Do you ship all year? 

We ship January through June, and can schedule shipment at your convenience during that time. 


What is the difference between June-bearing and Day-neutral? 

June-bearing Strawberry Varieties (such as Jewel or Cavendish) are the traditional farming staple. With one bumper crop each year, usually in early June, they make it easy to schedule production and accommodate your other plants, as well.

  • These varieties are the first fruits to ripen, and tend to taper off when the summer heat comes (90+), and will bloom again the next year.
  • The berries and harvest of junebearing strawberries are somewhat larger than the ever-bearing varieties.
  • They also runner heavily, which makes propagation easy, and also makes them a good groundcover option for landscaping.

Day-neutral strawberry varieties (such as Seascape or Albion) were developed in the early 1960's by select breeding programs in California to produce continuously throughout warmer weather (even above 90F) until frost. They are unaffected by day-length and able to grow in temperatures between 35-89 degrees.

  • You can regulate growth 'clusters' by pinching the blossoms or letting them grow.
  • You can expect three harvest periods the very first year of production. 
  • The berries and yields are smaller than the June-bearing varieties, but extending the strawberry season adds remarkable profit at your fruit stand.


What is the proper spacing for these plants?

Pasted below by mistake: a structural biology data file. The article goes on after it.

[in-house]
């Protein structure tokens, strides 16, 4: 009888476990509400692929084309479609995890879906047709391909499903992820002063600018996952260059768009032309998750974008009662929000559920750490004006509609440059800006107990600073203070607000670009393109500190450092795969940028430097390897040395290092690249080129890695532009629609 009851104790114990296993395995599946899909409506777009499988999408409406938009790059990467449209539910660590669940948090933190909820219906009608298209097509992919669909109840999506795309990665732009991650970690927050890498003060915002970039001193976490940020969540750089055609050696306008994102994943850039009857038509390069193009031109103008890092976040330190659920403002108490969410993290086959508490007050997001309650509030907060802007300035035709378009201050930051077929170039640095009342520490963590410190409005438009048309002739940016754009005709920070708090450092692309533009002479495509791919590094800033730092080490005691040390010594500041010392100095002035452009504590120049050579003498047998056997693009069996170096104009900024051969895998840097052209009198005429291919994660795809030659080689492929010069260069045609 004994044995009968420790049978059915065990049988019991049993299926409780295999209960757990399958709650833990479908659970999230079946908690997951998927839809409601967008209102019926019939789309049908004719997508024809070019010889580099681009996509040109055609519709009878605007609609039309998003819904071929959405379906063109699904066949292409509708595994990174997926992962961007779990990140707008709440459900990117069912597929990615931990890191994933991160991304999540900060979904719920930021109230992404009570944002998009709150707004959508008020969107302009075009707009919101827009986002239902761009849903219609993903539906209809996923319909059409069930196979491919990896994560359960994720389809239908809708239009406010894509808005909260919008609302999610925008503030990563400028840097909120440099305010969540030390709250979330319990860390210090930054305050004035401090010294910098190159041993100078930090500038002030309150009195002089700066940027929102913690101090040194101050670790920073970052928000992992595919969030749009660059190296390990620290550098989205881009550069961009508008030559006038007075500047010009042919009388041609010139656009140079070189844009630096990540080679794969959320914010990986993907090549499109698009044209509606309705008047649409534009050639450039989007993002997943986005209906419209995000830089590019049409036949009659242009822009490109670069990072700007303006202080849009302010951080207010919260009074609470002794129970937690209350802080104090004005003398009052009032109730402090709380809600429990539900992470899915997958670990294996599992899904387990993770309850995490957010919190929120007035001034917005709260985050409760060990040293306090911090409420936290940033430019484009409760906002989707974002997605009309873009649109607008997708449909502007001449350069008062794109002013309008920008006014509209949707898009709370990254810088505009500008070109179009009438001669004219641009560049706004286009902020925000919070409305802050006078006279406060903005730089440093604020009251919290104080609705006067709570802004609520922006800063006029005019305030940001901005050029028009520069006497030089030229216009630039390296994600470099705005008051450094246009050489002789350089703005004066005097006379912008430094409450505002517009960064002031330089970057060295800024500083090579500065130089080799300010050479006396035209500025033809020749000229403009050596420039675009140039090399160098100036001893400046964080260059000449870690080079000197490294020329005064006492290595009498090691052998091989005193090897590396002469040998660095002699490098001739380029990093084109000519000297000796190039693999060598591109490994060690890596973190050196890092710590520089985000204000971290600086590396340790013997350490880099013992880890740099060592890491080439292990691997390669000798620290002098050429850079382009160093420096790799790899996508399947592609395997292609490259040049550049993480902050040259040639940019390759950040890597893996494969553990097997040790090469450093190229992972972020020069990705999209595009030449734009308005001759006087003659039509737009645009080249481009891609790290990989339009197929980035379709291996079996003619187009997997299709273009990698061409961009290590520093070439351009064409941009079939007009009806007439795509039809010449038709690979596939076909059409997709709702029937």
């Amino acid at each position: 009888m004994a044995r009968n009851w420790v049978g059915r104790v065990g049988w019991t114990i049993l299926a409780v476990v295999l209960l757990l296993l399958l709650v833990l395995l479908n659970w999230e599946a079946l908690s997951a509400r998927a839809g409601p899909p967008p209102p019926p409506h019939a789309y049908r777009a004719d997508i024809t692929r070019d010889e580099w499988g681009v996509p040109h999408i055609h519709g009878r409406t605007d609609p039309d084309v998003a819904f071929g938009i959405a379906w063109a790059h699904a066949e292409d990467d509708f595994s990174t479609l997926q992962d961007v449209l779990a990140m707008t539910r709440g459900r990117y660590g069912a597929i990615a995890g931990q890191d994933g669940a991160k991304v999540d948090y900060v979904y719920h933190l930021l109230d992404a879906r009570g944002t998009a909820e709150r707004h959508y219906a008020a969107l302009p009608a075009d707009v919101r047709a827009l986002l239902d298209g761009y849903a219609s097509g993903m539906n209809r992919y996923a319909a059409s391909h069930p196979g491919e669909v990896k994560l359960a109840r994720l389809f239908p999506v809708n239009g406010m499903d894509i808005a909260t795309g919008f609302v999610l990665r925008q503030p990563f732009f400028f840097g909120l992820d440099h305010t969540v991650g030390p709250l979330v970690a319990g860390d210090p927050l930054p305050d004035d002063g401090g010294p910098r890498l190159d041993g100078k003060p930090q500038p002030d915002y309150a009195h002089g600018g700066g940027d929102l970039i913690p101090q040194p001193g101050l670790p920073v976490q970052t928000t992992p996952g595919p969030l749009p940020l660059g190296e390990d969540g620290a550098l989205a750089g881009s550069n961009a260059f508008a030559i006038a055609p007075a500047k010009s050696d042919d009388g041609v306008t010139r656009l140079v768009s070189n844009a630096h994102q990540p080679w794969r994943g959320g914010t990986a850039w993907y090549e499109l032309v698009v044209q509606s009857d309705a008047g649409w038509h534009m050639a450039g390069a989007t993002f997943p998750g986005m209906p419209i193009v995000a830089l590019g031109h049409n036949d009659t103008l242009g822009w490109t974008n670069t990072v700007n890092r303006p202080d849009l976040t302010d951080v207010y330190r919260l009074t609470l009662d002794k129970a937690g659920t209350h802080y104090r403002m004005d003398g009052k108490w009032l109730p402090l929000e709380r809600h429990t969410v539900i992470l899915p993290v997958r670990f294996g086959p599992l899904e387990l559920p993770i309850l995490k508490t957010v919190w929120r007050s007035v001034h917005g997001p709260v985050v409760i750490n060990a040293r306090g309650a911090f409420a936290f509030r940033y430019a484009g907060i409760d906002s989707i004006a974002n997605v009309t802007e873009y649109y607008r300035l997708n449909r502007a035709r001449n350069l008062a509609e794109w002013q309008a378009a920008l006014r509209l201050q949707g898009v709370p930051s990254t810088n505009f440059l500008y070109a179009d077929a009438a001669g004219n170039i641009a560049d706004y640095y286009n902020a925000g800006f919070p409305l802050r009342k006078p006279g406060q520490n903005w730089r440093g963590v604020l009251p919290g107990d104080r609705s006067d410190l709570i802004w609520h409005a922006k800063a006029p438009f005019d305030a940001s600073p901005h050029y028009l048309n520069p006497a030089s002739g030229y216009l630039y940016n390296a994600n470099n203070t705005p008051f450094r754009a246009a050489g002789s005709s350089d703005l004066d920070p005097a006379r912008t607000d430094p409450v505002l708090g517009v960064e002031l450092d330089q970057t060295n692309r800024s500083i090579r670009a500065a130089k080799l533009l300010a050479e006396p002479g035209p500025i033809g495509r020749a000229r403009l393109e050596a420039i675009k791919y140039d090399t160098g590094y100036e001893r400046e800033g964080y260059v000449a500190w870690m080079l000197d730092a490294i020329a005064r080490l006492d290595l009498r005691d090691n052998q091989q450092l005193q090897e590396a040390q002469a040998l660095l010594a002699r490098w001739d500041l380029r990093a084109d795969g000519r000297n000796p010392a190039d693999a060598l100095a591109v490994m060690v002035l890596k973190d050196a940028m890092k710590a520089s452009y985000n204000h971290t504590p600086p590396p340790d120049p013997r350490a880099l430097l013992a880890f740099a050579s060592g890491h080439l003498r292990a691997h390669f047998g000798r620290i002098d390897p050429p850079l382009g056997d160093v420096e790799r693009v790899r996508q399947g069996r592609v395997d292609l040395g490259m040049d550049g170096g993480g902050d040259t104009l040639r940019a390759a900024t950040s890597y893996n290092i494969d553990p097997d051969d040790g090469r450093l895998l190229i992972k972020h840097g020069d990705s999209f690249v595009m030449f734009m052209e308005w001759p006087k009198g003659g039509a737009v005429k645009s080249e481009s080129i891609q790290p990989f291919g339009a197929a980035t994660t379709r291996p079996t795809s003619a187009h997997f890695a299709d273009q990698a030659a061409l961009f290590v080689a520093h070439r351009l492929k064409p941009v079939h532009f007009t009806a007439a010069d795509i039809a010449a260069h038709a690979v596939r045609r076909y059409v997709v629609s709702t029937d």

12-18" spacing in the row.  Rows may vary, based on your machinery or equipment.  3', 4' or 5' is common.  


I want to plant 1 acre.  How many plants do I need?

This will depend on your row spacing, and distance within the row.  

Some examples include:

Row Spacing Plant Spacing Plants Per Acre
60" 12" 8,712
48" 12 10,890
42" 18" 8,297
36 12" 14,520

How long should I soak my plants prior to planting? 

We strongly discourage soaking the plants prior to planting.  Simply  plant right away and water well at time of planting.  

I have ants bothering my strawberries, what should I do?

Ants do not usually invade strawberries or asparagus, but are typically evidence or a by-product of another pest (such as aphids or slugs) which share a symbiotic relationship with ants.  Treating the area with Diatomaceous Earth or another barrier-type repellent should be sufficient to solve the problem.  If it persists, a commercial grade pesticide may be used.